The exploration of visnagin as a cardioprotective agent against DOX-induced toxicity heralds a potential paradigm shift in the management of cancer therapy-related cardiac complications. The multifaceted mechanisms by which visnagin offers protection to the heart underline its unique therapeutic potential. From preserving mitochondrial integrity to modulating key enzymes and cellular processes, visnagin stands as a beacon of hope in mitigating the deleterious effects of one of the most potent chemotherapeutic agents.

However, the road to integrating visnagin into clinical practice is fraught with challenges. These challenges not only encompass the scientific and clinical rigor needed to substantiate the efficacy of visnagin, but also involve a broader understanding of its long-term implications in the treatment of cancer. The pursuit of this endeavor is not merely an academic exercise, but a crucial step towards improving the outcomes and quality of life of patients.

In the realm of oncology, where the balance between therapeutic efficacy and adverse effects is delicate, visnagin could potentially redefine treatment paradigms. Its ability to safeguard the heart while allowing effective cancer treatment presents a dual benefit, addressing a longstanding issue in cancer therapy. Future research into visnagin, therefore, is not just a pursuit of a new therapeutic agent, but a quest to redefine the boundaries of cancer treatment, where patient survival is complemented by an improved quality of life.

The comprehensive investigation of the cardioprotective properties of visnagin, from molecular mechanisms to clinical applications, is a testament to the evolving nature of cancer therapy. As further insight is provided into the intricate interplay between cancer treatment and its systemic effects, agents such as visnagin emerge as harbingers of a new era in oncology, an era where treatment efficacy and patient safety are not mutually exclusive, but are synergistically achieved. The journey of visnagin from a traditional remedy to a potential cornerstone in cancer therapy encapsulates the essence of translational medicine, bridging the gap between bench and bedside.

The present review has certain limitations, which should be mentioned. The present review predominantly utilizes data from zebrafish models, which, while invaluable for providing initial mechanistic insight, may not fully predict the therapeutic outcomes in humans due to physiological and metabolic differences. Additionally, the absence of human clinical trials in the literature reviewed constitutes a significant limitation, as these studies are crucial for determining the safety, efficacy and appropriate dosages of visnagin in human populations. Furthermore, the present review could benefit from a broader scope that includes investigations into potential drug-drug interactions, particularly concerning concurrent cancer therapies that patients may be undergoing. Another limitation is the lack of longitudinal studies to assess the long-term effects and sustainability of the cardioprotective benefits of visnagin, which are essential for evaluating its practical application in chronic conditions such as cancer. Addressing these gaps through comprehensive clinical trials and expanded research frameworks is essential for advancing the translational journey of visnagin from bench to bedside.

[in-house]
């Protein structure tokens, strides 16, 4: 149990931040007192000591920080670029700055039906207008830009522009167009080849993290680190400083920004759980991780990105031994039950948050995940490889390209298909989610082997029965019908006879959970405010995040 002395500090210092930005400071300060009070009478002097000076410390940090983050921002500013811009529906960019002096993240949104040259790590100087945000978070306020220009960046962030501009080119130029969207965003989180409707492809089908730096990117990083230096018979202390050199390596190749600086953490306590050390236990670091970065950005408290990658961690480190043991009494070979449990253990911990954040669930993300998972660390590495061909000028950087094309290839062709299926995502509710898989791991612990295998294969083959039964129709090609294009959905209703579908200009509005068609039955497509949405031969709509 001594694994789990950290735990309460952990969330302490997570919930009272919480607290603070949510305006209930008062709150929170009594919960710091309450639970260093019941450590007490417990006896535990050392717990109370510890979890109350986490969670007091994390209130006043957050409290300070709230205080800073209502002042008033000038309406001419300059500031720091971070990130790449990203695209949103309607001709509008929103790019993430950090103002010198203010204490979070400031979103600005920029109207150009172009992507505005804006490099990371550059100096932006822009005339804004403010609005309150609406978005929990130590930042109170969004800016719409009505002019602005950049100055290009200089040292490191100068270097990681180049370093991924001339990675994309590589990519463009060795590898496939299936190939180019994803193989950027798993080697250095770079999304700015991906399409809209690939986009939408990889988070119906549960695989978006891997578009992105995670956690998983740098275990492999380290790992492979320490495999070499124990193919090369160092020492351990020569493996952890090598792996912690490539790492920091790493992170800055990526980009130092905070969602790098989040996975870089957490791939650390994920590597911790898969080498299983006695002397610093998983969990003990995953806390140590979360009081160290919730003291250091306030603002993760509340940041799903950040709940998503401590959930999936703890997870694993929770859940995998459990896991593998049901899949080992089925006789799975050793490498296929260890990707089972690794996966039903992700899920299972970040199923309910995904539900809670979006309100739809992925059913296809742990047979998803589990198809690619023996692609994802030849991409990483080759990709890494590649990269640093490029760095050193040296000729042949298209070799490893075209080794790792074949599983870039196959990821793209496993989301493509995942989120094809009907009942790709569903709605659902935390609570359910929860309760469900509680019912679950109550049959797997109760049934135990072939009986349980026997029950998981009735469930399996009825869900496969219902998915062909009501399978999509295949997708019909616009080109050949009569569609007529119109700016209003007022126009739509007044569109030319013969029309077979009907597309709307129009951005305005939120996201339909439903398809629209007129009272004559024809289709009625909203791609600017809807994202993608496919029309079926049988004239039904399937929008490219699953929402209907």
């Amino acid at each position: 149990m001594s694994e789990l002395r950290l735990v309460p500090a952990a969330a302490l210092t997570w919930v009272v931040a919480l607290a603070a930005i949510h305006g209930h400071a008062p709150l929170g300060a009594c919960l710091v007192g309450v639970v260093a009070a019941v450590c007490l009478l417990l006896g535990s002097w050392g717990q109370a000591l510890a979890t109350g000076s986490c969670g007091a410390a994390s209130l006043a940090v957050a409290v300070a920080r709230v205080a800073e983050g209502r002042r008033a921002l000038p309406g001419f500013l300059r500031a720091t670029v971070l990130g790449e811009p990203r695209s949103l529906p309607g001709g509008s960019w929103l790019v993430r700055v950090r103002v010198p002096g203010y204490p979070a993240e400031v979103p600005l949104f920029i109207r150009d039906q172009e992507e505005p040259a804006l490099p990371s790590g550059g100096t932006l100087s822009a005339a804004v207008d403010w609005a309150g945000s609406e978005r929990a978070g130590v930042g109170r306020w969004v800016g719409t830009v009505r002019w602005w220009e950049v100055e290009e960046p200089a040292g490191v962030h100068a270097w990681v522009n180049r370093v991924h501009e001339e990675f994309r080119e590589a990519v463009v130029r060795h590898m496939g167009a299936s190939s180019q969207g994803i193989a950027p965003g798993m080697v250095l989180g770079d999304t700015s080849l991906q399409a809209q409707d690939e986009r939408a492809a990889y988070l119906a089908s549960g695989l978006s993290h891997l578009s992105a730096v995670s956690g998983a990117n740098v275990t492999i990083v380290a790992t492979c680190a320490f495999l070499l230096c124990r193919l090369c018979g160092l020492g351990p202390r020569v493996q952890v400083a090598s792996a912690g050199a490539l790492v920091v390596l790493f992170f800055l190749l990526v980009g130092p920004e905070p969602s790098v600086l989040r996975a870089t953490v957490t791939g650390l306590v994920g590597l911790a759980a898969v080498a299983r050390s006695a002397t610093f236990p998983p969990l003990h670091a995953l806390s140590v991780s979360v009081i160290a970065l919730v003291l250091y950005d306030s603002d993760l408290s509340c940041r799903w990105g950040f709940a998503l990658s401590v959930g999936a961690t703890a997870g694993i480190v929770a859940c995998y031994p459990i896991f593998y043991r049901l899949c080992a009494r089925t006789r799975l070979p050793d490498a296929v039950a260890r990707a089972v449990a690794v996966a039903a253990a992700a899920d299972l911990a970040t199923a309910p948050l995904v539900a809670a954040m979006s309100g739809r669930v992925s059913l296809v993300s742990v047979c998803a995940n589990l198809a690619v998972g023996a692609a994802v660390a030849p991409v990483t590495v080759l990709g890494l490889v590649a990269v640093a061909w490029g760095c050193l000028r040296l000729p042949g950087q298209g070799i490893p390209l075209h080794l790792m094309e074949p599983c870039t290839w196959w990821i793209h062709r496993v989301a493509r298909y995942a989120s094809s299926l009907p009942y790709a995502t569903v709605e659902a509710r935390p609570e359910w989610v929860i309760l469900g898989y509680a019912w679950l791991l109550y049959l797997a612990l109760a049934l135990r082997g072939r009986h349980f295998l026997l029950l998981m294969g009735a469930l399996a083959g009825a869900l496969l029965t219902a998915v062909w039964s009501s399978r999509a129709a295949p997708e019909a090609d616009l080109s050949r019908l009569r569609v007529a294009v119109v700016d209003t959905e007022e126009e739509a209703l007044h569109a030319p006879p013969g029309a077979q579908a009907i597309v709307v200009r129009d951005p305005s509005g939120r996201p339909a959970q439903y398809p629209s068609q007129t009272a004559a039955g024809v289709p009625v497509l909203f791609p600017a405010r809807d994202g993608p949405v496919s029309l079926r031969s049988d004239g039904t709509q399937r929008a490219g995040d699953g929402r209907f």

In conclusion, the journey of visnagin from a traditional remedy to a potential game-changer in oncology underscores the dynamic nature of medical research and patient care. Its role in the future of cancer therapy remains to be fully realized; however, the promise it holds is undeniable. As science forges ahead in the quest for safer and more effective cancer treatments, visnagin stands at the forefront, symbolizing hope, innovation and the relentless pursuit of excellence in healthcare.


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Funding: No funding was received.

Availability of data and materials

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Authors' contributions

OO was instrumental in conceptualizing the idea, developing the methodology, conducting the literature search, composing the initial draft, reviewing the work, and writing the final draft. AlO, AbO and MFI were responsible for writing both the initial and final drafts of the manuscript. All authors critically reviewed the final manuscript and have given their approval for its submission. Data authentication is not applicable.

Ethics approval and consent to participate

Not applicable.

Patient consent for publication

Not applicable.

Competing interests

The authors declare that they have no competing interests.



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Obeidat O, Obeidat A, Obeidat A and Ismail MF: Visnagin: A novel cardioprotective agent against anthracycline toxicity (Review). Med Int 4: 37, 2024
Obeidat, O., Obeidat, A., Obeidat, A., & Ismail, M.F. (2024). Visnagin: A novel cardioprotective agent against anthracycline toxicity (Review). Medicine International, 4, 37.
Obeidat, O., Obeidat, A., Obeidat, A., Ismail, M. F."Visnagin: A novel cardioprotective agent against anthracycline toxicity (Review)". Medicine International 4.4 (2024): 37.
Obeidat, O., Obeidat, A., Obeidat, A., Ismail, M. F."Visnagin: A novel cardioprotective agent against anthracycline toxicity (Review)". Medicine International 4, no. 4 (2024): 37.